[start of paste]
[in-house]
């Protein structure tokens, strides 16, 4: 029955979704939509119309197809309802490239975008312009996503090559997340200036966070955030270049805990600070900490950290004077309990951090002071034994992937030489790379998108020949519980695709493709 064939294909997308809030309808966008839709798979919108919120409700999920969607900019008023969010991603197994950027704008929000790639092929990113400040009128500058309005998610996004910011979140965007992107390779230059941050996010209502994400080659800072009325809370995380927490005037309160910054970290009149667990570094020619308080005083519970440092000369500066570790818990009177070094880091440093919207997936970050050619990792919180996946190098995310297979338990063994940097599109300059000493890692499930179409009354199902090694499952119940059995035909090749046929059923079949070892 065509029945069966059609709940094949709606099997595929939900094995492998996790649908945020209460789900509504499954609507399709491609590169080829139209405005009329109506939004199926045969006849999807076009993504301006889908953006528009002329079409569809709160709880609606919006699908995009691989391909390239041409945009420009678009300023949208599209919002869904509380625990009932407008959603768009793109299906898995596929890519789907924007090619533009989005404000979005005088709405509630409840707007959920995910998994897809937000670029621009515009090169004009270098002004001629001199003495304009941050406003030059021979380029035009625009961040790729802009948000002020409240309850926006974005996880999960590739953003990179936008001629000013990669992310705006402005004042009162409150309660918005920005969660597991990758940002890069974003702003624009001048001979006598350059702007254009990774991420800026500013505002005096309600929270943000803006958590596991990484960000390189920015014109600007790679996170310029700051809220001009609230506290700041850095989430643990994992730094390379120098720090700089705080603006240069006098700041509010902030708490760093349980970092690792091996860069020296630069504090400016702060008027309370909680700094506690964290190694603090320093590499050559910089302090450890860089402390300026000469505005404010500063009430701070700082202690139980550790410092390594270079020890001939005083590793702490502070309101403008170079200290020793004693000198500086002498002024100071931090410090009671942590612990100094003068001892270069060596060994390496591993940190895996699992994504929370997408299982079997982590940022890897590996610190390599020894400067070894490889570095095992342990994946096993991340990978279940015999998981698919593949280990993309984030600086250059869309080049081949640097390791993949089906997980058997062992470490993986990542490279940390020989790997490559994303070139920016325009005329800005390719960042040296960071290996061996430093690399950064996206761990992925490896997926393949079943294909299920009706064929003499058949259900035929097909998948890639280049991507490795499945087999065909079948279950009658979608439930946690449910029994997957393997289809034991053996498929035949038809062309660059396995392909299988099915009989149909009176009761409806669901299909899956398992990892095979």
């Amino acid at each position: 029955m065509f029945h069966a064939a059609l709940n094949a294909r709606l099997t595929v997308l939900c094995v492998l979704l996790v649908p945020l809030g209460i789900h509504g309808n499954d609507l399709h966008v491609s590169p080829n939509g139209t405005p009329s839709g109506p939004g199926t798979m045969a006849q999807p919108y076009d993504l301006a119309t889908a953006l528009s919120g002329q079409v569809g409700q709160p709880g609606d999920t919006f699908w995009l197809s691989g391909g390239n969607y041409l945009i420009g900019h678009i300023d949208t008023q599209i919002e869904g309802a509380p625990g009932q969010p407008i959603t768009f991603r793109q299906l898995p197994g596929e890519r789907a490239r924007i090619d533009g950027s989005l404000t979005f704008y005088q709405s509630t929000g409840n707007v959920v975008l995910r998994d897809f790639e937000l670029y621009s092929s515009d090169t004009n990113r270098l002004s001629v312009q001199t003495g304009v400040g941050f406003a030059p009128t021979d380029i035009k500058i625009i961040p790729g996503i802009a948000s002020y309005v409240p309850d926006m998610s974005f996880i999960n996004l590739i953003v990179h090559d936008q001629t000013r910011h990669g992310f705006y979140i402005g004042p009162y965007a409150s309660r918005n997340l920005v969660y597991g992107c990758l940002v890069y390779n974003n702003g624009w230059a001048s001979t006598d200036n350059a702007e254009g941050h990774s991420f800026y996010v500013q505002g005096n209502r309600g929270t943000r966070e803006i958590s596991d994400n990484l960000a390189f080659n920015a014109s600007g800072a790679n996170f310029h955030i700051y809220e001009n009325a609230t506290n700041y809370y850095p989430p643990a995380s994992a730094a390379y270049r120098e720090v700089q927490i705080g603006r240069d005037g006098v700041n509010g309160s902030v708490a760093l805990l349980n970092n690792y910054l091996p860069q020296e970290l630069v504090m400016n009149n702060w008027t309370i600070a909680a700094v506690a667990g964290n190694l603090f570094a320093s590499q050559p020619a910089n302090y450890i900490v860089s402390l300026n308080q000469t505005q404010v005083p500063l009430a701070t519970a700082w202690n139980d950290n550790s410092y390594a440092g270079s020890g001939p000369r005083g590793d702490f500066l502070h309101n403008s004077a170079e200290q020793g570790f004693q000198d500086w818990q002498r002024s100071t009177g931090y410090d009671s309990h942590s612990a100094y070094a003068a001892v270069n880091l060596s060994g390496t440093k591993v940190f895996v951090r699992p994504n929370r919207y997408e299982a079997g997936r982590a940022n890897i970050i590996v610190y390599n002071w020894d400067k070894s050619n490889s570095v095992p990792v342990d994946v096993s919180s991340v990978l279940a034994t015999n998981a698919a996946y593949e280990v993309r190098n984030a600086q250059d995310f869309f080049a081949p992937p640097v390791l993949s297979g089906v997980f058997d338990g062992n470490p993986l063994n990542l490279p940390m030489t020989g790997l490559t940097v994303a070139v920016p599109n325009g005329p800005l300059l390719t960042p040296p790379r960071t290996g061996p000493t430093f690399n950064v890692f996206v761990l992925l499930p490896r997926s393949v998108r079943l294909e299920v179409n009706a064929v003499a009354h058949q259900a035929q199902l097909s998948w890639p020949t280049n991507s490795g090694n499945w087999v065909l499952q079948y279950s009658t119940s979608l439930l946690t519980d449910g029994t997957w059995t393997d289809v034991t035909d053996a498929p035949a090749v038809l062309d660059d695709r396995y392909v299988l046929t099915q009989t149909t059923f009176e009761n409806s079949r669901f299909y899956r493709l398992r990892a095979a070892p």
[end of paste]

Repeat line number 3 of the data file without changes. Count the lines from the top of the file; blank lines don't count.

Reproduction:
């Amino acid at each position: 029955m065509f029945h069966a064939a059609l709940n094949a294909r709606l099997t595929v997308l939900c094995v492998l979704l996790v649908p945020l809030g209460i789900h509504g309808n499954d609507l399709h966008v491609s590169p080829n939509g139209t405005p009329s839709g109506p939004g199926t798979m045969a006849q999807p919108y076009d993504l301006a119309t889908a953006l528009s919120g002329q079409v569809g409700q709160p709880g609606d999920t919006f699908w995009l197809s691989g391909g390239n969607y041409l945009i420009g900019h678009i300023d949208t008023q599209i919002e869904g309802a509380p625990g009932q969010p407008i959603t768009f991603r793109q299906l898995p197994g596929e890519r789907a490239r924007i090619d533009g950027s989005l404000t979005f704008y005088q709405s509630t929000g409840n707007v959920v975008l995910r998994d897809f790639e937000l670029y621009s092929s515009d090169t004009n990113r270098l002004s001629v312009q001199t003495g304009v400040g941050f406003a030059p009128t021979d380029i035009k500058i625009i961040p790729g996503i802009a948000s002020y309005v409240p309850d926006m998610s974005f996880i999960n996004l590739i953003v990179h090559d936008q001629t000013r910011h990669g992310f705006y979140i402005g004042p009162y965007a409150s309660r918005n997340l920005v969660y597991g992107c990758l940002v890069y390779n974003n702003g624009w230059a001048s001979t006598d200036n350059a702007e254009g941050h990774s991420f800026y996010v500013q505002g005096n209502r309600g929270t943000r966070e803006i958590s596991d994400n990484l960000a390189f080659n920015a014109s600007g800072a790679n996170f310029h955030i700051y809220e001009n009325a609230t506290n700041y809370y850095p989430p643990a995380s994992a730094a390379y270049r120098e720090v700089q927490i705080g603006r240069d005037g006098v700041n509010g309160s902030v708490a760093l805990l349980n970092n690792y910054l091996p860069q020296e970290l630069v504090m400016n009149n702060w008027t309370i600070a909680a700094v506690a667990g964290n190694l603090f570094a320093s590499q050559p020619a910089n302090y450890i900490v860089s402390l300026n308080q000469t505005q404010v005083p500063l009430a701070t519970a700082w202690n139980d950290n550790s410092y390594a440092g270079s020890g001939p000369r005083g590793d702490f500066l502070h309101n403008s004077a170079e200290q020793g570790f004693q000198d500086w818990q002498r002024s100071t009177g931090y410090d009671s309990h942590s612990a100094y070094a003068a001892v270069n880091l060596s060994g390496t440093k591993v940190f895996v951090r699992p994504n929370r919207y997408e299982a079997g997936r982590a940022n890897i970050i590996v610190y390599n002071w020894d400067k070894s050619n490889s570095v095992p990792v342990d994946v096993s919180s991340v990978l279940a034994t015999n998981a698919a996946y593949e280990v993309r190098n984030a600086q250059d995310f869309f080049a081949p992937p640097v390791l993949s297979g089906v997980f058997d338990g062992n470490p993986l063994n990542l490279p940390m030489t020989g790997l490559t940097v994303a070139v920016p599109n325009g005329p800005l300059l390719t960042p040296p790379r960071t290996g061996p000493t430093f690399n950064v890692f996206v761990l992925l499930p490896r997926s393949v998108r079943l294909e299920v179409n009706a064929v003499a009354h058949q259900a035929q199902l097909s998948w890639p020949t280049n991507s490795g090694n499945w087999v065909l499952q079948y279950s009658t119940s979608l439930l946690t519980d449910g029994t997957w059995t393997d289809v034991t035909d053996a498929p035949a090749v038809l062309d660059d695709r396995y392909v299988l046929t099915q009989t149909t059923f009176e009761n409806s079949r669901f299909y899956r493709l398992r990892a095979a070892p």